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Should You Be Eating That?
October 31, 2006
Last week, I accompanied a friend to the endocrinologist and had an experience I didn’t expect: A look at the new diagnosis shock. Oh, sure, I’ve experienced it. Twice. The first time was nearly 21 years ago, when I was diagnosed. The second was 11 years ago, when I started taking insulin.
This time, I saw the “deer in the headlights” look, heard the fear, frustration, and depression, was the one to address the “Why me?” and “What now?”
At lunch after the appointment, I swear I saw the “last supper.” You know—the “I’ll never be able to eat like this again” meal. In my case, it was fried fish and French fries. In his, it was a hamburger, fried potatoes with onions (the place didn’t have French fries), and a real Coke. (”It’s a small one,” he said, the tone of his voice daring me to object.)
Hey, far be it from me. Been there, done that, worn out several T-shirts.
But I didn’t have the heart to tell him what comes next. As if the diagnosis isn’t bad enough, along comes the kicker: well-meaning people, from loved ones to strangers, who feel an obligation to tell you what you should, or should not, be doing. It usually takes the form of “Should you be eating that?” (”No, I ’should’ be eating what you ’should’ be eating,” is the proper response, made while staring pointedly at their megaburger, fries, and shake.)
“Should you be eating that?” the city editor asked me on election night, when management always treated us to pizza. (Hmmm…what to say… “I’m required to be here, breathing in pizza fumes, which tend to make me hungry for pizza.” “For some reason, management neglected to provide pizza for everybody else and a turkey sandwich and raw carrots for me.” “Which would you prefer: That I make my deadlines or go out and get something to eat?” “And the fare in the vending machines is any better?” “I failed to get the memo saying everybody in the newsroom should eat pizza except for Jan.” “I’ve been dealing with politicians all day: I need something to take the bad taste out of my mouth.”)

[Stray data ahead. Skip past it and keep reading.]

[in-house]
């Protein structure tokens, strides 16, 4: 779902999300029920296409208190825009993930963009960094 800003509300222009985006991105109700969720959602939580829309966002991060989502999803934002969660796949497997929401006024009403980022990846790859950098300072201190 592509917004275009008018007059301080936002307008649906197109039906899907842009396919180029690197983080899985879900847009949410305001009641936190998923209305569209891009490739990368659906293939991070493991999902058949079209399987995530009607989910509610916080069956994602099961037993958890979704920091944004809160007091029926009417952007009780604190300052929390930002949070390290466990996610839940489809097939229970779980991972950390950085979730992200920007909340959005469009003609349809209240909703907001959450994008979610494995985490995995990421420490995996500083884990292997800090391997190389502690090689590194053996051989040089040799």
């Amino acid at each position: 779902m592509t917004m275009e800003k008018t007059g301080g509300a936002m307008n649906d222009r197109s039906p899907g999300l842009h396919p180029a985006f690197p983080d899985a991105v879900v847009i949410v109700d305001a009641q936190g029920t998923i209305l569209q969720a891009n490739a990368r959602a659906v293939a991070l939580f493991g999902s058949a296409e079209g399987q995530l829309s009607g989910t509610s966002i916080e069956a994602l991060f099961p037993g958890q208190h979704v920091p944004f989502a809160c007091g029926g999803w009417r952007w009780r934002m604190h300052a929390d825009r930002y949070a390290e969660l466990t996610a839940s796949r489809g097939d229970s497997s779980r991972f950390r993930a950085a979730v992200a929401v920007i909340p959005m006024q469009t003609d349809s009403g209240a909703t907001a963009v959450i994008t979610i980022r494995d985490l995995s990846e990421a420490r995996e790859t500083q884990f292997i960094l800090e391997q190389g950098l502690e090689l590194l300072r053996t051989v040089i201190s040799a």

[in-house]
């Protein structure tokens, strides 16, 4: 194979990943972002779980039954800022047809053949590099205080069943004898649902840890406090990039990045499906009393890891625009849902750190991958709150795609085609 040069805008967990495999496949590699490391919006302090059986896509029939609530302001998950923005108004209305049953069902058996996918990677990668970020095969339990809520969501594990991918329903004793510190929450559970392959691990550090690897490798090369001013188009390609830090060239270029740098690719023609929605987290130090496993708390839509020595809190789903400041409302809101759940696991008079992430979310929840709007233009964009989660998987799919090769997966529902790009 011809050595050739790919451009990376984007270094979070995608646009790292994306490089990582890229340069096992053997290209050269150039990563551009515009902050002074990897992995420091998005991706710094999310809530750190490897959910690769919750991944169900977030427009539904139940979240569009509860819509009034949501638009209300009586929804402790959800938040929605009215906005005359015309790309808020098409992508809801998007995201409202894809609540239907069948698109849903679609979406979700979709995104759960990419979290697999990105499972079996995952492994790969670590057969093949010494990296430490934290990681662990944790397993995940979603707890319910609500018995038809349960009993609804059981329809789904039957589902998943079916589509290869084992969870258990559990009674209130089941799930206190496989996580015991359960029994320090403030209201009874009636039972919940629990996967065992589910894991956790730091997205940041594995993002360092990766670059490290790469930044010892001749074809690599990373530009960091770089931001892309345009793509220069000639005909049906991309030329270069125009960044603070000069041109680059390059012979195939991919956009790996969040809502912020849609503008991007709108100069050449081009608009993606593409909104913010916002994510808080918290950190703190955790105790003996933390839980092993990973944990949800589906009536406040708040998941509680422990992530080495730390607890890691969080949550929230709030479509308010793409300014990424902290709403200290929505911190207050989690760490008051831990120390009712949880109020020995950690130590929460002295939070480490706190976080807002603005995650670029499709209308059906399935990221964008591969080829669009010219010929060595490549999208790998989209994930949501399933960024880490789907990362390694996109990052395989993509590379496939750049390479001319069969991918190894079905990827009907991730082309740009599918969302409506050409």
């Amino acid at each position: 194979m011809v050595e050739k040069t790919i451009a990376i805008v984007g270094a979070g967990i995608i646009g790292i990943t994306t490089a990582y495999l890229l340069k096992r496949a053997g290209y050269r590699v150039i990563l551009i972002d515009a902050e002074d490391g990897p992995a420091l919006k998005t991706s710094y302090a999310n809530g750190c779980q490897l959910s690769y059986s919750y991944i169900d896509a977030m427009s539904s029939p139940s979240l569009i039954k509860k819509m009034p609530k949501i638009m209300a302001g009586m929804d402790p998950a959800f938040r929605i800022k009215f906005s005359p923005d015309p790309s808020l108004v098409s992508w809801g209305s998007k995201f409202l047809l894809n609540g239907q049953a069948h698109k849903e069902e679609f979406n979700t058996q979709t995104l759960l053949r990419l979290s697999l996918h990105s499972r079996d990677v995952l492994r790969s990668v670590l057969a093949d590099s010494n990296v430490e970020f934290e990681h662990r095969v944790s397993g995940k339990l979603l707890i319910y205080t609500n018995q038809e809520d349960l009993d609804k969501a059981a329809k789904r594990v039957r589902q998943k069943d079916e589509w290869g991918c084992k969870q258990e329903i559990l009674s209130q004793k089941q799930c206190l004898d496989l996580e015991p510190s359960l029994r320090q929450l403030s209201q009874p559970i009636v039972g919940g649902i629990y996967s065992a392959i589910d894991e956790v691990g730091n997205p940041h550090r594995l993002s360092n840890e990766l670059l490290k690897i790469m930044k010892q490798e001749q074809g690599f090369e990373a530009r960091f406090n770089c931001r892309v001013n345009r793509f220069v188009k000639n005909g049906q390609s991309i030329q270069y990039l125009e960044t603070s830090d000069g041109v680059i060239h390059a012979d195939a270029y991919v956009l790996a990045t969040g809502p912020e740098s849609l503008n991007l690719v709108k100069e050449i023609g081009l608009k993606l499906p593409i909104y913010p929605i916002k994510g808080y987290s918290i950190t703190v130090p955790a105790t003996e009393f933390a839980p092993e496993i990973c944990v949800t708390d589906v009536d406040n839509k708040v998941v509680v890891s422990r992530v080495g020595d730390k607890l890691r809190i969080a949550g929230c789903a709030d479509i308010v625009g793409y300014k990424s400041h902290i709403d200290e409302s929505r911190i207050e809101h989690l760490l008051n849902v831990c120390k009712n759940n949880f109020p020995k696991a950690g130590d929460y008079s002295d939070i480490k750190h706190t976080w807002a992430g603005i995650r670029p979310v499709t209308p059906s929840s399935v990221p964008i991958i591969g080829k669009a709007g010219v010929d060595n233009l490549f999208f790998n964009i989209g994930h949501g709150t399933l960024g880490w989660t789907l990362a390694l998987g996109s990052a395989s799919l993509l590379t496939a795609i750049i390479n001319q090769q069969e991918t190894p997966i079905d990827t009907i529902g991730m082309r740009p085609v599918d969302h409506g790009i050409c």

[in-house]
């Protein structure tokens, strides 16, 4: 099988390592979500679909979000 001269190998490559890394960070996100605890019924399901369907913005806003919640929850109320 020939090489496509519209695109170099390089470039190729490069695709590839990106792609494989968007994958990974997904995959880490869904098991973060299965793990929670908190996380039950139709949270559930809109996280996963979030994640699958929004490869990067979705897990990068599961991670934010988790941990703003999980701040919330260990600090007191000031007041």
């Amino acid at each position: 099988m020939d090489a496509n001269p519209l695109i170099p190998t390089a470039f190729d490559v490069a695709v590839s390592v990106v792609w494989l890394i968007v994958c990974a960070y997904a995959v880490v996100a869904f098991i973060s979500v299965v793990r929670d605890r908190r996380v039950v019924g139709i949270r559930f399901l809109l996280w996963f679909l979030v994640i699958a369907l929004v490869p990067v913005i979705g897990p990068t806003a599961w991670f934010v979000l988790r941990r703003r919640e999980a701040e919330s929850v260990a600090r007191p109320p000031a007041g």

Could I have brought my dinner? Sure. But I believe a slice or two of pizza once in a while won’t kill me. Besides, I can only be “good” for so long. Sometimes you just have to indulge a bit.
Like the time my husband and I were at a restaurant and I decided to have a dish I’d been eyeing for some time but had been avoiding in favor of food that had fewer carbohydrates and less fat. (This was an Italian restaurant, no less—not an easy task!) So I ordered it and took my insulin, which was Regular at the time. For those of you who are unaware, Regular has to be taken about half an hour before eating.
When the food came, my husband said, “Jan, your diab…” He hadn’t even finished the sentence before my appetite disappeared and tears began rolling down my cheeks. I woodenly ate the dish I had anticipated for so long not because I was hungry but because I had to. You can’t exactly remove insulin once it’s been injected.
We had a little talk when we got to the car. Something along the lines of that after he had followed a “diabetic diet” for one month, I would consider him somewhat qualified to give me advice.
“Should you be eating that?” friends will—er, used to—ask me during dessert and coffee after religious services. (”So provide something besides cake, brownies, and cookies.”)
“Oh,” says my server at the restaurant when she sees me checking my blood glucose, “You’re a diabetic. You can’t have dessert.” (”Oh, yeah? Watch this!”)
Now that you think I sit around stuffing bonbons into my mouth all day—I don’t. Back in the beginning, I was obsessive-compulsive about always eating just the right things at the proper times. I thought everybody else should do the same. I also spent a lot of time curled up in the corner in the fetal position, sucking my thumb and crying. Since then, I’ve loosened up a bit. I like to cook, I like to eat, and I see nothing wrong with an occasional indulgence.
I know why they do it: It’s because they’re concerned about us. However, the last time I checked, I was an adult and capable of making my own decisions. Hopefully, my decisions are usually the correct ones and, when I decide I need to indulge, it’s within reason.
So, for now, I might just keep my mouth shut when that oh-so-irritating comment is voiced. At least until I can think up a good comeback.
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